Tema Polyclinic Recorded 106 HIV Infections In 2021

Tema Polyclinic Recorded 106 HIV Infections In 2021



The Tema Polyclinic recorded a total of 106 positive cases of HIV infections in 2021 making it an average of about nine infections monthly which calls for intensification of public education on the preventive protocols.In January this year, ten positive cases were recorded, Nana Tekyiwaa


Frempoma II, the Principal of Midwifery Officer in charge of the Anti-Retroviral Therapy (ART) and Sexual Transmitted Infections (STI) at the Tema Polyclinic told newsmen at Tema. Nana Frempoma who is also the Nimfahema of the Efutu traditional area said the ten recorded in January this year include two teenagers and one pregnant woman.



She said “we need to seriously observe protective guidelines against HIV in other to prevent the high rate of infection in the country”.Nana Frempoma advised the citizenry to adopt the ABC: “abstinence from sex, and if you are unable to abstain then be faithful to your partner, and the



use of a condom if you fail the faithfulness stand for protection from acquiring the virus or any other sexually transmitted diseases”. The Principal Midwifery Officer explained that in an extremely rare case apart from sex, HIV-infected blood deposited on the toothbrush or razor can also



serve as means for transmission. “HIV can also be transmitted through five bodily fluids including blood, semen, rectal fluid, vaginal fluid, and breast milk,” she stressed. The Efutu Nimfahema emphasized that HIV has no symptoms and the only way one can know his or her HIV status is to



get tested. “HIV is a virus that can weaken a person’s immune system which is the body’s built-in defense against disease and illness,” she added. Nana Frempoma advised the citizenry to desist from the notion that HIV is no more and encourage them to get tested since is free.



Meanwhile, Dr. Stephen Ayisi Addo, Programmes Manager, National AIDS/STI Control Programme has revealed that over 900 persons died of HIV from January to June 2021 more than COVID-19 within the same period nationwide. Annually, it is estimated that about 13,000 people die from HIV



in the country, and since the first recorded case of HIV in 1986, there are currently 346,120 people living with HIV as of the end of 2020. Dr. Ayisi Addo, who disclosed this in Tema, said: “HIV is worse than COVID-19,” as new cases of HIV were also being recorded amongst persons 15-19 years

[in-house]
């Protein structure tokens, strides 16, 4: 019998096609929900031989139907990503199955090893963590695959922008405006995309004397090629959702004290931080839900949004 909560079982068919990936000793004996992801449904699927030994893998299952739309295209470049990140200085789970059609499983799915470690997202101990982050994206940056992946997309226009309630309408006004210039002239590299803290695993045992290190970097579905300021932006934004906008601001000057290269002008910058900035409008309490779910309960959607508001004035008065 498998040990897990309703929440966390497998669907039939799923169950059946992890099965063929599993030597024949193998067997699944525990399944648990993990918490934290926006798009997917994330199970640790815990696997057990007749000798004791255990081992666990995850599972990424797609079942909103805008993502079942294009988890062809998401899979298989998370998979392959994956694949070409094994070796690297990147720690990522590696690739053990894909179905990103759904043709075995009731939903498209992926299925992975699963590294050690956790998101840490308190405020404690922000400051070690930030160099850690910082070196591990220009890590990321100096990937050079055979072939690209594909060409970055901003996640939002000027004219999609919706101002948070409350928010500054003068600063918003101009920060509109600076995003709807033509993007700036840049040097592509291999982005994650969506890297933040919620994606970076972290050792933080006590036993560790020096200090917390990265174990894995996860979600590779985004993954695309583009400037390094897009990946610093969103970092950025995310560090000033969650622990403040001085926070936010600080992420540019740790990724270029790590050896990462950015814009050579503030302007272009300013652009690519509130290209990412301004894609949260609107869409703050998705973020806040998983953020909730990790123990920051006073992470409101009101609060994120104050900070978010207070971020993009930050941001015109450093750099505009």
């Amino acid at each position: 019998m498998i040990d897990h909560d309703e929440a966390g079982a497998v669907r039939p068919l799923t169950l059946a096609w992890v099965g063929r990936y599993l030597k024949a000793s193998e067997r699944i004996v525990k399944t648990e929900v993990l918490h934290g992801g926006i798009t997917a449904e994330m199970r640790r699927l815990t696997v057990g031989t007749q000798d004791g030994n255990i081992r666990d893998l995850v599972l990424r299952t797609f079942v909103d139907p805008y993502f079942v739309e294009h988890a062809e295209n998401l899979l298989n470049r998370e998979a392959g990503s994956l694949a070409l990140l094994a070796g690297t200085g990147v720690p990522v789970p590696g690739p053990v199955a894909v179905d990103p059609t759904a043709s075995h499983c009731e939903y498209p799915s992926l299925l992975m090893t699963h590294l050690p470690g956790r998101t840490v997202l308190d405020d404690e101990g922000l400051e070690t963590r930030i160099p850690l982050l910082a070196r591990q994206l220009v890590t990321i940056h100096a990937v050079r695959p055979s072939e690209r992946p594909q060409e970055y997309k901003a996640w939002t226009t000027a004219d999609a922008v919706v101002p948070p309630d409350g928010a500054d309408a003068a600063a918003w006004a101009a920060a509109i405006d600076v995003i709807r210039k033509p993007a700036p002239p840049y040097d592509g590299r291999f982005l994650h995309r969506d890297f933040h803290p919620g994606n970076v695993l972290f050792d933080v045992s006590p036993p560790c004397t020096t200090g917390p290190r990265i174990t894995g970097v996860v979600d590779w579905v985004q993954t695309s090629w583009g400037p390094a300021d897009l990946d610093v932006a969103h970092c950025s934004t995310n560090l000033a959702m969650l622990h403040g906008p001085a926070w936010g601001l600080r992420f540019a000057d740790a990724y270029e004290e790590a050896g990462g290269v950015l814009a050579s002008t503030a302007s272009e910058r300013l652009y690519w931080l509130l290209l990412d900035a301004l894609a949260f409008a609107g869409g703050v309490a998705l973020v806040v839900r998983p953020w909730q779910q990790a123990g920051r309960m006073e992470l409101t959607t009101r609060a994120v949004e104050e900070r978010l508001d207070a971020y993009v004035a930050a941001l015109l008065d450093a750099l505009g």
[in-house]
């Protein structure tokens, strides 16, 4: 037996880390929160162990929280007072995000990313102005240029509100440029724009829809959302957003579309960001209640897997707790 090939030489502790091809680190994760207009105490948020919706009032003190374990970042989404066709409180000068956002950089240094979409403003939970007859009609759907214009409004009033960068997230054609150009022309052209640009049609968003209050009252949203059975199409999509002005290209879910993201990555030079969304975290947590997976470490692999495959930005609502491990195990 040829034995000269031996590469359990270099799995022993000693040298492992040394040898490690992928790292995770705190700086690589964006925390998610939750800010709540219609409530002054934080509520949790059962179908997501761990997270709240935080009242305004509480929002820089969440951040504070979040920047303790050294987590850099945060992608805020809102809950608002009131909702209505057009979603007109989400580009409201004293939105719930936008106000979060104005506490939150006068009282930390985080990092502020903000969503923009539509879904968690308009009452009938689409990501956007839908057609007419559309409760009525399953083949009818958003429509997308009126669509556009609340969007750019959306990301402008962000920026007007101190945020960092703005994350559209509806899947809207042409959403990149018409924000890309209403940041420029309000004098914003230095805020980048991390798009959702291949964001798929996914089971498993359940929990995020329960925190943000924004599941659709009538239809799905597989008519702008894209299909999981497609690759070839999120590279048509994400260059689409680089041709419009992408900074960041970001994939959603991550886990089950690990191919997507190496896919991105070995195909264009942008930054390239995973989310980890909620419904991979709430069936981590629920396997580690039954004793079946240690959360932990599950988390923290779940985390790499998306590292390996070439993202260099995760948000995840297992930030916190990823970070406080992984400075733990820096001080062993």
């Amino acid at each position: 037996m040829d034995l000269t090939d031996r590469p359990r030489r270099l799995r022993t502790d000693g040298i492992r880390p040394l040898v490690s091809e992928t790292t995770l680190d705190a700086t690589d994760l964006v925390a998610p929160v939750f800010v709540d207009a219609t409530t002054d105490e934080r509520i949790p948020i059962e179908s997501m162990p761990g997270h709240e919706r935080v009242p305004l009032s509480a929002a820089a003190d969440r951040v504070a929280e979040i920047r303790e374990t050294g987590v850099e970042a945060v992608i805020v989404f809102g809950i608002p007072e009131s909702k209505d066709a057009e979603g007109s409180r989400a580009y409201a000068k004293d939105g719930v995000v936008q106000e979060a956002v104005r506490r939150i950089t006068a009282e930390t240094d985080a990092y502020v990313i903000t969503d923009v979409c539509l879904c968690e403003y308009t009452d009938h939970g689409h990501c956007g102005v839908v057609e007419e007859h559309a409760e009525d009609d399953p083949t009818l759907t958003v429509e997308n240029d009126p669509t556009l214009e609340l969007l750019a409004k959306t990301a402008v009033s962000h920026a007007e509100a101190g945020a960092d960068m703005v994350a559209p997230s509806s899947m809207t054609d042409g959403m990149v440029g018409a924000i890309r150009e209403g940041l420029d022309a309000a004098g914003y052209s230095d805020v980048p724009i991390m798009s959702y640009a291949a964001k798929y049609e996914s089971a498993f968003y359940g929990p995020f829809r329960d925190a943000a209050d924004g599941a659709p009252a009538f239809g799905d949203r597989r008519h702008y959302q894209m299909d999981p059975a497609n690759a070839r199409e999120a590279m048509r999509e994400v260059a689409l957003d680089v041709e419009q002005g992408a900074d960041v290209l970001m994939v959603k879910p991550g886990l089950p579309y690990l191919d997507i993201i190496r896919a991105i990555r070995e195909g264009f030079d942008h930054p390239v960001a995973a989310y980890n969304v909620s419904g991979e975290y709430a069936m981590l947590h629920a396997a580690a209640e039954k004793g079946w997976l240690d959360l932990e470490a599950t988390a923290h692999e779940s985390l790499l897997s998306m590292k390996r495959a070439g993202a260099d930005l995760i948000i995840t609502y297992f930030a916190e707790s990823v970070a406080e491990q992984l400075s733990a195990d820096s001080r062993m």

which meant that new infections were appearing in the younger age group. Giving statistical figures to explain, Dr. Ayisi Addo noted that persons who were cohabiting had the highest prevalence of 3.5 per cent, while singles accounted for 3.1 per cent and married people 2.5 per cent. The figure, he



said, showed that being single had a high risk compared to cohabiting, though with a relatively lower prevalence because of its casual nature and coupled with the fact that people had multiple sexual partners making their risks of HIV infection even higher. Dr. Ayisi Addo noted that the younger



people continued to have some risk of HIV transmission despite the fact that their prevalence compared to age 15-24 with a 1.1 per cent prevalence, was lower than very old people with a prevalence rate of seven per cent. As a remedy to the increasing number of cases and



accompanying deaths, he said: “The HIV prevention message has reduced a little and there’s need to reactivate it with enhanced education at all levels,” He added that “it was becoming more subtle and dangerous because of the availability and usage of antiretroviral and



indicated that because of stigma, some people preferred to be silent about their status, and even when they divulged it, it seemed unbelievable resulting in the increasing number of cases.